NDIBE: I would say to a large extent…men still have this idea of ‘the privilege of being a man.’ And when the woman says “Look you’ve got to help to clean the house, you’ve got to help change diapers,” some men who have this sense that they’ve married a wife to serve them, think ‘wow I can’t marry you and come and be your wife.’ But Regina was compelled to marry her husband on account of his wealth. And that’s the bargain she’s invested in…[a] relationship defined by that wealth… So I was cautious when writing that, I wanted to give her some power because that’s the kind of woman I’d like to see, but I also know of too many women who simply don’t have the resources within traditional society to sustain them in that kind of situation. But clearly, it’s also a way of pointing out a situation that needs to be addressed, that we need to take into account the full humanity of our women.

ON BIAFRA & NIGERIA

ABR: When you were young you experienced the war on the side of Biafra. What was that was like from a child’s perspective?

NDIBE: I’ve written a few essays on the war. I was born in Yola, the current capital of Adamawa state. I spoke better Hausa than I did Igbo at the time the war started when my father sent us to our hometown with my mother. And in the 30 months of the war with the bombardment of the sentiment that the Northerners who were killing us were evil and with the inability to speak Hausa to anybody, I lost Hausa completely. So that becomes a sort of price that one has paid.

But you can also imagine as a child the incessant rumble of fighter jets that really shook the ground in their speed, sometimes they seemed to come so close to the ground and you saw the bombs coming out of them and then you heard the incredible explosions. The bunkers in which we were sometimes thrown or the banana trees under which we sometimes had to duck… It does things… people have said to me that they are surprised I have a sense of humor and that I am emotionally stable and so on. And a lot of my friends who went through the war adjusted. I don’t know how we did that. I imagine that there were kids who paid the great price, but somehow we were able to come out of it and adjust.

On one occasion I was fetching firewood with my siblings and other friends when an enemy jet flew very close and as we all fell to the ground, looking up ahead, it seemed to be hovering over the place where we lived. We saw the bombs coming out, heard deafening detonations and we were so scared because we thought it had landed in our house, we thought our parents would be dead. When we came out, our parents were still alive and worried for us because they thought we had perished.  It turned out the bombs had fallen near the place where we went to school.

I’ve also recounted the story of standing in line with my parents to get food and a man standing a few paces in front of us just collapsed, wobbled to the ground. People surrounded him and took him out, and I sort of remember my parents blocking me with their bodies to prevent me from looking. Also the images of children with bloated heads and tiny stomachs…the effect on a child of not having enough food to eat and being afraid to ask, and of hunting lizards which we roasted and ate and so on…even then we didn’t have enough of the flesh of the lizard to eat. It’s….it…was scary.… It was as if the world could come to an end at any moment and you had no control over when it would happen.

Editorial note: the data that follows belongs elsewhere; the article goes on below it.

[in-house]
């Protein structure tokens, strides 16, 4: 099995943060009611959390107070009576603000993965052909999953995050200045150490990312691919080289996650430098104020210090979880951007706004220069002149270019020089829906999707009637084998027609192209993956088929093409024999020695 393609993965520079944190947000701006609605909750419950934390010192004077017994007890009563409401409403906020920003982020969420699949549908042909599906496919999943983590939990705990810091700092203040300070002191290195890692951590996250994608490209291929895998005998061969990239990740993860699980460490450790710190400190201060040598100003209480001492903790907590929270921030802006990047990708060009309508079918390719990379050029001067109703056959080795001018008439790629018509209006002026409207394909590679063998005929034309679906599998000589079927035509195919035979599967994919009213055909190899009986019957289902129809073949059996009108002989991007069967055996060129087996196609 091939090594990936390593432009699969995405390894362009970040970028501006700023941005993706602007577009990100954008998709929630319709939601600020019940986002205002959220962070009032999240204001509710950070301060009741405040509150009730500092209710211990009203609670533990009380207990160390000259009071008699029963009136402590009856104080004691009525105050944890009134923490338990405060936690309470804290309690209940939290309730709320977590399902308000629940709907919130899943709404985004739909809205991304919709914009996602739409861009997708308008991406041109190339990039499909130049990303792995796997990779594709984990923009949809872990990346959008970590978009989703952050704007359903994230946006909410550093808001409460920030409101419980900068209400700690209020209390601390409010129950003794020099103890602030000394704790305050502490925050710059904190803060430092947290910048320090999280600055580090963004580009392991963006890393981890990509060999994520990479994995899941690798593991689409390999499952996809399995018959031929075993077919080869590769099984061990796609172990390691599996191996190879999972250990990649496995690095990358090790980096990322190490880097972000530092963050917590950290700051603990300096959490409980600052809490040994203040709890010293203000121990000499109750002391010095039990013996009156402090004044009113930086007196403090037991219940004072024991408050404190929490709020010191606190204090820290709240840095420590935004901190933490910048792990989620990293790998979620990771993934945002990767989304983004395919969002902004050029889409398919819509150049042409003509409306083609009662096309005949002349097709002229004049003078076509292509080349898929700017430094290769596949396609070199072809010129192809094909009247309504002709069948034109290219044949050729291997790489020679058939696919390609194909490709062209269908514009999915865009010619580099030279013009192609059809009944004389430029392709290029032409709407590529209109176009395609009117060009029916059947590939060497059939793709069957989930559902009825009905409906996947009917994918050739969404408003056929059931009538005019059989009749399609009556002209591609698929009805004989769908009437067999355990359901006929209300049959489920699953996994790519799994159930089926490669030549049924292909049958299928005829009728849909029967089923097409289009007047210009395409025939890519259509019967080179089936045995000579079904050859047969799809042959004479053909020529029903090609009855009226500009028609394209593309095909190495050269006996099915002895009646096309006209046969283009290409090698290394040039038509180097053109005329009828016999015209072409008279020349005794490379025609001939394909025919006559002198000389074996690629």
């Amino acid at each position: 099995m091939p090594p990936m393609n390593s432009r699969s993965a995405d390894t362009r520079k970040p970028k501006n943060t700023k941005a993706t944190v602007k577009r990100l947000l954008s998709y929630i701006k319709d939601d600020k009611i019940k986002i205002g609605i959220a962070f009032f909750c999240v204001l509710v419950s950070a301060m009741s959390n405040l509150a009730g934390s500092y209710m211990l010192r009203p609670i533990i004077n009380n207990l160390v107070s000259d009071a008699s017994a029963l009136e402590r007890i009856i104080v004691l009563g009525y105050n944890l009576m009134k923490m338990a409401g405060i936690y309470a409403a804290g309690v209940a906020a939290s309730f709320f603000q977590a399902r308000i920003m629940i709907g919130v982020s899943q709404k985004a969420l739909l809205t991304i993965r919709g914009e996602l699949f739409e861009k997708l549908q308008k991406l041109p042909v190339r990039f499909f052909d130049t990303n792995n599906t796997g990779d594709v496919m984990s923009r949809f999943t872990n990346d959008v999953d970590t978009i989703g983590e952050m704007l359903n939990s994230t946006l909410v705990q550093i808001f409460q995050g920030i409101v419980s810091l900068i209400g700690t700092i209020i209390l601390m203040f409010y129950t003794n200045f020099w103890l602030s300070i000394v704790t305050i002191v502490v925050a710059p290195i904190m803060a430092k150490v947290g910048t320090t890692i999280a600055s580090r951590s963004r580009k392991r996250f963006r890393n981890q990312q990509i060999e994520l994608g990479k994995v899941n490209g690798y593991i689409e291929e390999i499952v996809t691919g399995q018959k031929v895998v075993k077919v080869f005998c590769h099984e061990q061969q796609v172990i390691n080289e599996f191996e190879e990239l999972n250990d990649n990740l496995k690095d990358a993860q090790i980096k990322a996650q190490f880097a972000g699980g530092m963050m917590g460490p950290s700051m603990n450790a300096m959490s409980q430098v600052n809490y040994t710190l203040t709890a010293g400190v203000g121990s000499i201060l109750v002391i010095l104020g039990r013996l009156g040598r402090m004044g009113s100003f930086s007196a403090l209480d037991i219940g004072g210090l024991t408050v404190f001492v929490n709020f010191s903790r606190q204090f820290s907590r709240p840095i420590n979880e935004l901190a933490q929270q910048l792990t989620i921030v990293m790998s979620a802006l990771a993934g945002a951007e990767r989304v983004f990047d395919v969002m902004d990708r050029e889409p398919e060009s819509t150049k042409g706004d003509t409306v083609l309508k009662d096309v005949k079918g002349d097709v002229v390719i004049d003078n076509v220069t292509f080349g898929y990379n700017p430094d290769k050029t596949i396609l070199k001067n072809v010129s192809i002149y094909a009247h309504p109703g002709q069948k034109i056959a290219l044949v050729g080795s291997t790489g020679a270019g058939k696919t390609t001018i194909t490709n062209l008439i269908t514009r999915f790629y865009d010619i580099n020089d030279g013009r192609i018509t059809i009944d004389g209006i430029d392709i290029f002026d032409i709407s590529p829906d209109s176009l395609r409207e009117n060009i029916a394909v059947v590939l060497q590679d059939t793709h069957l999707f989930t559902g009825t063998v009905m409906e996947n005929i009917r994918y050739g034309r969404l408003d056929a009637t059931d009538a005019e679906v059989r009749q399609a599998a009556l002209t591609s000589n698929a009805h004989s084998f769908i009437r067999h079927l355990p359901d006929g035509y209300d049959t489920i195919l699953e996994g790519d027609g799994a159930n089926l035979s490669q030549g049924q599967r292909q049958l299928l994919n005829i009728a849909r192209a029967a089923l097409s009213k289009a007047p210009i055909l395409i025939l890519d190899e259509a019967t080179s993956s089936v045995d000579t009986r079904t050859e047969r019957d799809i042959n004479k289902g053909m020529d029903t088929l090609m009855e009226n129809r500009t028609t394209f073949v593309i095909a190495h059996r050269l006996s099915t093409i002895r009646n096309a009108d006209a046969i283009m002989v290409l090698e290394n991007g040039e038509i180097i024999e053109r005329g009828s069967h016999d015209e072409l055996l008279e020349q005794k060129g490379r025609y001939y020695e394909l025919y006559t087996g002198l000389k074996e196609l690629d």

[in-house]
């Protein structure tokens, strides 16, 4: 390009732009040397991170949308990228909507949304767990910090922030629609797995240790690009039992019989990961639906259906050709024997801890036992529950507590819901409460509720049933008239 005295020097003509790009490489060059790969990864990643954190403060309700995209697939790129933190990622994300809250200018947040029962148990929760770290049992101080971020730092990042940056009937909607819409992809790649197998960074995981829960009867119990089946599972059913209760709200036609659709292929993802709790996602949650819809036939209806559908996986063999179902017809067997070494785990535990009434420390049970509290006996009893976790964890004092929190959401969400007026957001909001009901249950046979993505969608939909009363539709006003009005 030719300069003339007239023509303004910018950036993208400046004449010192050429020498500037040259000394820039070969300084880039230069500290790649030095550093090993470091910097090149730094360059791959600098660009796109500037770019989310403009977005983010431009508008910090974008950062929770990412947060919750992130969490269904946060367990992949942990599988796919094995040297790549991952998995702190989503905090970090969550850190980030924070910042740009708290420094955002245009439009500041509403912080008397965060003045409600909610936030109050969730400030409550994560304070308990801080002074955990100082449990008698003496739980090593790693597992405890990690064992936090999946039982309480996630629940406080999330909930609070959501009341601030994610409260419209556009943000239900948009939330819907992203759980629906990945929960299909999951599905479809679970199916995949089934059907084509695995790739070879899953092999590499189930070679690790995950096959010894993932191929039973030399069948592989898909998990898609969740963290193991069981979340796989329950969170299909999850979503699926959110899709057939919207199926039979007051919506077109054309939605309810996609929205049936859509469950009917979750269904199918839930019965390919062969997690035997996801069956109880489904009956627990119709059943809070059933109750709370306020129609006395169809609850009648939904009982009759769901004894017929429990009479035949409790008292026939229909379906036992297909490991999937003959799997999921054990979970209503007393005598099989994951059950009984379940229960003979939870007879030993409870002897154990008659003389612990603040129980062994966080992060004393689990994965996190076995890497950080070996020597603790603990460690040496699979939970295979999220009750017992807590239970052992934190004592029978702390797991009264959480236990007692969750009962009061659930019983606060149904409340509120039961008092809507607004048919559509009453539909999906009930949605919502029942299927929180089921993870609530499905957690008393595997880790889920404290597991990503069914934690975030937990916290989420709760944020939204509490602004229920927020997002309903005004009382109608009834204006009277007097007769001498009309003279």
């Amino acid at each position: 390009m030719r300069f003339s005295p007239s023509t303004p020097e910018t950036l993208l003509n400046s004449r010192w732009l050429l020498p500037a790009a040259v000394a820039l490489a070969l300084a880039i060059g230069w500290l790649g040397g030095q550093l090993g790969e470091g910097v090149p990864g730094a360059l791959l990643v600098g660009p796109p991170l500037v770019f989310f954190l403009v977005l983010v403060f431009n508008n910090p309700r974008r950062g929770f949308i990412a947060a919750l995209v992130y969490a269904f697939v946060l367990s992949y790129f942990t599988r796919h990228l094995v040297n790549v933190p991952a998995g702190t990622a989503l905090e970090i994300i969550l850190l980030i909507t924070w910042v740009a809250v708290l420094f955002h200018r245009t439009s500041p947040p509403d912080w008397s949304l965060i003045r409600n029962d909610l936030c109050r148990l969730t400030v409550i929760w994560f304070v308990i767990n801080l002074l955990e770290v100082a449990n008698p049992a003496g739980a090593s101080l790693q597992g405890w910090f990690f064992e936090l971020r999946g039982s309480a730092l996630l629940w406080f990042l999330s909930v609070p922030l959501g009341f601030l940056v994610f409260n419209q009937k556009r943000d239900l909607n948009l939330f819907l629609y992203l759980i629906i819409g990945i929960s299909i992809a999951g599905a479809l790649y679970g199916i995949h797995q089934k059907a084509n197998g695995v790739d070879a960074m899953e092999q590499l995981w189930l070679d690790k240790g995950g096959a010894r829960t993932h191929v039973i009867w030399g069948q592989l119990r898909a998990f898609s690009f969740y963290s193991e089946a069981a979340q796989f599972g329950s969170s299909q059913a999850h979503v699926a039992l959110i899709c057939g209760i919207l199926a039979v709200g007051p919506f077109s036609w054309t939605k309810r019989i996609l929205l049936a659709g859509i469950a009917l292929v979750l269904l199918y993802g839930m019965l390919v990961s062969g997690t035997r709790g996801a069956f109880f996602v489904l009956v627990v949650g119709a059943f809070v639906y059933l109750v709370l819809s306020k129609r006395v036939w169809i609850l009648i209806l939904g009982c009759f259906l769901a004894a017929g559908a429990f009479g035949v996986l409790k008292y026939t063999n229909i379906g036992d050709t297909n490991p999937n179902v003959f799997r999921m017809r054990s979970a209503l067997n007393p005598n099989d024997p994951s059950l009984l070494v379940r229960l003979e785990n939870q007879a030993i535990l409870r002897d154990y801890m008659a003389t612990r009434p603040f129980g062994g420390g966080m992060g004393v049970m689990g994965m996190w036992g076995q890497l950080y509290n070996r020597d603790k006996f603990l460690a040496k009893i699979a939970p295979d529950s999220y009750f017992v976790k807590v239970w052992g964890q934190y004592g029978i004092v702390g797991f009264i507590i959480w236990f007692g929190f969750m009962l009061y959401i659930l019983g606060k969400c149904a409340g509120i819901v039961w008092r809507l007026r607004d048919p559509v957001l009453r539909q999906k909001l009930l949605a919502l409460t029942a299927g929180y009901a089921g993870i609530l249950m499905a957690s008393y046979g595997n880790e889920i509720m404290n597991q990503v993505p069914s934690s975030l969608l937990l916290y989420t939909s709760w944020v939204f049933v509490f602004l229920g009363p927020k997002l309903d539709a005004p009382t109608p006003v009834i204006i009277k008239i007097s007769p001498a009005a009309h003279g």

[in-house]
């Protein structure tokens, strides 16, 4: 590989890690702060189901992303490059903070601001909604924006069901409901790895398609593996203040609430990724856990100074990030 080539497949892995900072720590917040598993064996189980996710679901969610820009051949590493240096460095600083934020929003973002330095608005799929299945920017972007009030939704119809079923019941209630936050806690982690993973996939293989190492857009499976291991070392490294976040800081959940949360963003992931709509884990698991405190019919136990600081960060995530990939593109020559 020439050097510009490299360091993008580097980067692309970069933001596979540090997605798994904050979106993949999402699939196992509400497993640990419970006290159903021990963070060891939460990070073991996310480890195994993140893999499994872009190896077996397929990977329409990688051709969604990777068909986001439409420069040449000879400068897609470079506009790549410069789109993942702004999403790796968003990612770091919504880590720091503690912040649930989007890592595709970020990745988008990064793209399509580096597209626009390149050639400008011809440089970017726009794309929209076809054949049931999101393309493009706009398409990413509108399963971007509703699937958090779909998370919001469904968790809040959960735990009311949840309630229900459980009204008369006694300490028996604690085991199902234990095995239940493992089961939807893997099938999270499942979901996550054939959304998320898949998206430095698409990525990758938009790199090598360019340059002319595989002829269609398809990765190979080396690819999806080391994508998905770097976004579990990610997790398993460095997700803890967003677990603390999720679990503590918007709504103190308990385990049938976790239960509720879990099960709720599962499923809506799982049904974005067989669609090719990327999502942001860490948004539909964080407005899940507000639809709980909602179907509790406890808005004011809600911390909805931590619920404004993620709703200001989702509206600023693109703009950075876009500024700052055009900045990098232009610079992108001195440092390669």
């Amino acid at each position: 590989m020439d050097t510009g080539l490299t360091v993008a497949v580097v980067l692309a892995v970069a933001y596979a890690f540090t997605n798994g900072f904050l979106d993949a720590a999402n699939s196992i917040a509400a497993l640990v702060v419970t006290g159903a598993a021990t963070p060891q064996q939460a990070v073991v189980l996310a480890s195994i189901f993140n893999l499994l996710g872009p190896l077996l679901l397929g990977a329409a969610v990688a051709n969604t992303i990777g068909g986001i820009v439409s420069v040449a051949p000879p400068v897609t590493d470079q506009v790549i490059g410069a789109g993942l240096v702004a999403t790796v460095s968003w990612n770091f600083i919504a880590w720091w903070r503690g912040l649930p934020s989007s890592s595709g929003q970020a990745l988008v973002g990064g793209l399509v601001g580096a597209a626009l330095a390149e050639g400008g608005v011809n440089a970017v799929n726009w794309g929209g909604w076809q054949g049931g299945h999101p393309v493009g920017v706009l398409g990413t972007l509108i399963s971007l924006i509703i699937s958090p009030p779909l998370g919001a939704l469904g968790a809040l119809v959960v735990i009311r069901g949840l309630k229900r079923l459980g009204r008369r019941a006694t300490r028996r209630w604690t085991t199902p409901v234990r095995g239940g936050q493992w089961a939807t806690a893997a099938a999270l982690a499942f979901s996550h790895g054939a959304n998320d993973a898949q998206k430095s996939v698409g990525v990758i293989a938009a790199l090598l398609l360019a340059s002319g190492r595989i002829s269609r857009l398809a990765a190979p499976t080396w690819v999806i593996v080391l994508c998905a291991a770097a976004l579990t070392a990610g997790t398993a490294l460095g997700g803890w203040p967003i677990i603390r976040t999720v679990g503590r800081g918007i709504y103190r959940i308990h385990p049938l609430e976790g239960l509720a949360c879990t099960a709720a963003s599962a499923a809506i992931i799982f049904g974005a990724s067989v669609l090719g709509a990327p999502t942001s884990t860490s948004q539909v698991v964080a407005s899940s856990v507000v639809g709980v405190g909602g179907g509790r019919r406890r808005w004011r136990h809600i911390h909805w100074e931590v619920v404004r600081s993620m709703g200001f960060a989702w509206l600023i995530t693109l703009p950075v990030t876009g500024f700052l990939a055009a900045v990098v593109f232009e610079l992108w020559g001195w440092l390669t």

ABR: What and how was the process of integrating into ‘Nigerian’ society after the war. 

NDIBE: It was a messy and complicated process. First, I think there was fundamentally an injustice in a people saying ‘Nigeria is an unjust space and we don’t want to belong to it’ and the rest of Nigeria saying ‘no you can’t leave.’ And then when they returned, the government says to them ‘The assets that you left in Nigerian banks when you ran, whatever it was, you’re going to get only £20′ and told people in many parts of the country that the properties they owned were considered abandoned and in some cases people were compensated but in a lot of cases, highly connected and powerful people just took over those houses.

But there were always people who acted heroically. With moral decency. I’ve told the story of the Lamido of Admawa who saved my father. He happened to be passing in his convoy by the post office where my father worked and saw a mob gathered breaking down the door because my father and the other staff had barricaded it and were hiding in the post office from the mob. And the Lamido asked the mob outside what was going on and they said ‘there are some heathens that we want to collect and kill.’ The Lamido rebuked them and sent them away, he collected my father and the other workers and kept them in his home for about three weeks until things calmed down, after which he took them to the river Benue and put them on a boat to the South-East.  And when I went to talk to him in 2008, I asked him why he did that and he said